AM FREQUENCIES – ‘Giornata Malata Della Sofferenza’ ["Re-fleshed - Volume 7"]

Sick Day of Suffering


AM Frequencies is one of the music outlets of Andrew Mortensen.
AM Frequencies has covered many genres including noise, experimental, dub, rock, ambient, film music, hip-hop, metal and electronica.
This track is one of a number of self-remixes that are part of the “Re-Fleshed Project”.


06 – AM Frequencies – ‘Giornata Malata Della Sofferenza’

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the original songs from ‘Fleisch’

06. AM FREQUENCIES – Giornata Malata Della Sofferenza
Recorded & mixed at AM Frequencies between August 2012 and July 2013 by Andrew Mortensen. Additional recording at Germ Theory Music September 2012 by Julian Curwin.
Andrew Mortensen: keyboards, programming
Julian Curwin: guitar

© 2013 Andrew Mortensen

This one is quite possibly one of my favourite self remixes/re-works. I’m really happy with it, how it turned out and how it took on a new life of its own, while still keeping the original songs’ elements intact.
The idea came about from two things.
I had been listening to The Tango Saloon‘s (at the time, new) album “Shadows & Fog”.
I really love what they do. Julian Curwin is a great composer with solid, yet simple ideas that work really well. Also, not to forget the other members who contribute their compositions also. I liked the production of “Shadows & Fog” and I then got the idea for reworking “Sick Day” to be like Tango Saloon.
I think I laid out that section’s idea one afternoon, but then left it for a while as I was not sure what to do after that first section.
Also around this time I’d been watching a lot of old 1960′s and 70′s Italian crime/mystery/murder films – many that Ennio Morricone scored. These scores were his darker, more experimental efforts, many that are akin to the music featured on Ipecac‘s Morricone compilation release.
While watching these movies it suddenly dawned on me – make the next section experimental/noisy/psychedelic jazz.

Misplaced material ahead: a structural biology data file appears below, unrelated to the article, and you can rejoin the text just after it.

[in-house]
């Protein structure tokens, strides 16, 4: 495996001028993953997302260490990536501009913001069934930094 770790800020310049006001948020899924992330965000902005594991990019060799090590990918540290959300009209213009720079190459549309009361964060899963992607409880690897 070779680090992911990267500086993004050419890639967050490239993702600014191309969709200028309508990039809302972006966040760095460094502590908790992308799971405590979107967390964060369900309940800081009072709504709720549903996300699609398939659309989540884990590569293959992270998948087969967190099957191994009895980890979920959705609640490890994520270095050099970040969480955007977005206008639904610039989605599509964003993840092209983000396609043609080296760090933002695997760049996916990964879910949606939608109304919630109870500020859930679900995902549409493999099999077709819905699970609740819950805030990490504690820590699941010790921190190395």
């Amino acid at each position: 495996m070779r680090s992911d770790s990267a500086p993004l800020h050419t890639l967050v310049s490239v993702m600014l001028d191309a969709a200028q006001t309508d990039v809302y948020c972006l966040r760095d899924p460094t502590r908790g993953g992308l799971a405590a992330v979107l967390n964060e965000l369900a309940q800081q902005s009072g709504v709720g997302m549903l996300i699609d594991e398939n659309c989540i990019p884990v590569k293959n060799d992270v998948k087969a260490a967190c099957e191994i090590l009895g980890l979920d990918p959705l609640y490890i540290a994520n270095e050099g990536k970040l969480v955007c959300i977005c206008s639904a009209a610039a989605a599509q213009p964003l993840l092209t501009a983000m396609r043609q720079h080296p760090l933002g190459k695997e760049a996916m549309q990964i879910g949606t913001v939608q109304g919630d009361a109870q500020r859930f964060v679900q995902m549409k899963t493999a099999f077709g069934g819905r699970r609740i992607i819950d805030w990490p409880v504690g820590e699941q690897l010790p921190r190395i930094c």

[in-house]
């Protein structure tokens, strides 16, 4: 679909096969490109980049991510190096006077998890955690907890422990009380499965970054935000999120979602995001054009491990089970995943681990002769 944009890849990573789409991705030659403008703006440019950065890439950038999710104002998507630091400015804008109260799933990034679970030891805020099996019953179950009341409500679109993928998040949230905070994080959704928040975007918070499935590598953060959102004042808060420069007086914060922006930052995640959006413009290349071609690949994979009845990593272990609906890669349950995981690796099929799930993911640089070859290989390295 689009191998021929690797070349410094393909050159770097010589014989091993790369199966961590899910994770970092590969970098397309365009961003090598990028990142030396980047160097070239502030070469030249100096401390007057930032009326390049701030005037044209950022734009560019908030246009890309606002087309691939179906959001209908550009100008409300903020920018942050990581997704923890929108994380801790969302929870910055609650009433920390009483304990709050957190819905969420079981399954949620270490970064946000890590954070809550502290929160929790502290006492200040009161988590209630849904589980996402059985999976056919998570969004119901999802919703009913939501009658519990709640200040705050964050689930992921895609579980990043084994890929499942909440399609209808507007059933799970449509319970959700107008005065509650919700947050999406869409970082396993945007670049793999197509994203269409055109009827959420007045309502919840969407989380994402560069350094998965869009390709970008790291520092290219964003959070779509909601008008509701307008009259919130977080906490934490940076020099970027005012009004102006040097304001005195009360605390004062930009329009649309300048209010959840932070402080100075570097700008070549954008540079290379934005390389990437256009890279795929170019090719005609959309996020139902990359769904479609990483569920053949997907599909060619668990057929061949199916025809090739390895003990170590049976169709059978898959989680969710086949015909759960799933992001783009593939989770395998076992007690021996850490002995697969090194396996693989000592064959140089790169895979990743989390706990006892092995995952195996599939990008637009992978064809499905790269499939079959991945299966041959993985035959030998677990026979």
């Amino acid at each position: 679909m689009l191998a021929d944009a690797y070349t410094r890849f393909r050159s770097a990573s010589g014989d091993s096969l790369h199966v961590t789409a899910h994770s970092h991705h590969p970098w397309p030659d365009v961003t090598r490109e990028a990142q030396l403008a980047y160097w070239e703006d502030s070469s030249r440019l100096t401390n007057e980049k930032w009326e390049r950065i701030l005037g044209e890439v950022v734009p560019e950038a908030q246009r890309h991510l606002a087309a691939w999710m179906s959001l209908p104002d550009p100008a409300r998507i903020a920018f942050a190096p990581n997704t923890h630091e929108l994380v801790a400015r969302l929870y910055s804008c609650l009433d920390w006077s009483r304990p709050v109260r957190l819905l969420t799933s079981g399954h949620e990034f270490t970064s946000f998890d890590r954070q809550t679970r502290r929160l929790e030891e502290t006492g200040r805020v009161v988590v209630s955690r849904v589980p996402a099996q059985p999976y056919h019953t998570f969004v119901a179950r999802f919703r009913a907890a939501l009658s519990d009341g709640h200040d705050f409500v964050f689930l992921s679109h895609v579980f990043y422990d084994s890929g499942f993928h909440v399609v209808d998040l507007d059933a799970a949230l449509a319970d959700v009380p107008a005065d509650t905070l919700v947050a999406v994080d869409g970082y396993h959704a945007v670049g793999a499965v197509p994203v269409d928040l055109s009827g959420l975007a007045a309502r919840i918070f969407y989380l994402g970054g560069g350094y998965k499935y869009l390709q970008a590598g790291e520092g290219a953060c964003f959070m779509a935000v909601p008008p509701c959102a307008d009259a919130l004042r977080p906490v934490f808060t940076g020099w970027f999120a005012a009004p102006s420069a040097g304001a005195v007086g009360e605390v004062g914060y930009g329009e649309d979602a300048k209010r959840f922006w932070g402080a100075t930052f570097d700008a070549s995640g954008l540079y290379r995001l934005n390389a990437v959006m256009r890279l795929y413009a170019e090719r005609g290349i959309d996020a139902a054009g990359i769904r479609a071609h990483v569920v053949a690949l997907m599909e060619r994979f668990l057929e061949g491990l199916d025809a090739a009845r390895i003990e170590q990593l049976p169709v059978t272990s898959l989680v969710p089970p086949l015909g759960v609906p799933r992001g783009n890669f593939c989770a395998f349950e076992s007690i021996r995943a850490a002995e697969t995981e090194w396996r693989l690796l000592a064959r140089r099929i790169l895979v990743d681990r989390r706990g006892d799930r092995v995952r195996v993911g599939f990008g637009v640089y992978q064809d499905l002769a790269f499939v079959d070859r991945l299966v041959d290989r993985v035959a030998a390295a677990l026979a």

I began looking at the rest of “Sick Day” but the rest of the song didn’t suit want I wanted to do. I then thought, “there’s no reason I can’t take another song from “Fleisch” and re-work it. Then it hit me – the dissonant keyboard part from “Make Way For Suffering”. That sounds quite spooky and mysterious.
I then wrote a ‘scene’ down.

    – A quiet dining room in an old house.
    - Clock chimes
    - A masked figure all in black slinks past in the background brandishing a large kitchen knife
    - Beautiful woman in nightgown comes to dining area to get a glass of water
    - Figure in black pounces at her trying to kill her, and a struggle breaks out, things are being smashed everywhere
    - Finally the woman is fatally wounded and lies there, slowly dying in a pool of blood.
    - The killer stands over her, and removes the mask and grins and walks away.
    - As the woman dies, she tries to leave a clue as to the identity of the killer and scene fades out as she loses consciousness and passes away….

Rome, 1960's

Rome, 1960's

Musically and production-wise I’m very happy with how it came out. I like the instrumentation used and feel it suits both the Tango Saloon and Morricone elements. I also really like the mixing I did, using techniques found in those 70′s film scores and 70′s film music in general.
Elements like, hard-panned drums and other instruments, spring-reverb on percussion, weird rushes of reverb that suddenly appear and then are pulled back, and then the crazy panning and tape-echo.
Oh, and not to forget the classic crazy 60′s wah-wah noise-guitar (executed perfectly by Julian).
I then added post mixing a tape saturation over the whole mix, as well as some TV/video tape hiss to the final bounce.
I’m now thinking I might try some more re-versions in this style, or maybe write some new music like this, something for an imaginary film score…. all I need to do is find the time for that now…
- Andrew Mortensen, December 2013

This entry was posted in experimental, Experimental, Film Music, Jazz, minimal, Noise, Remixes, Volume 7, World Music and tagged , , , , , , , , , , , . Bookmark the permalink.

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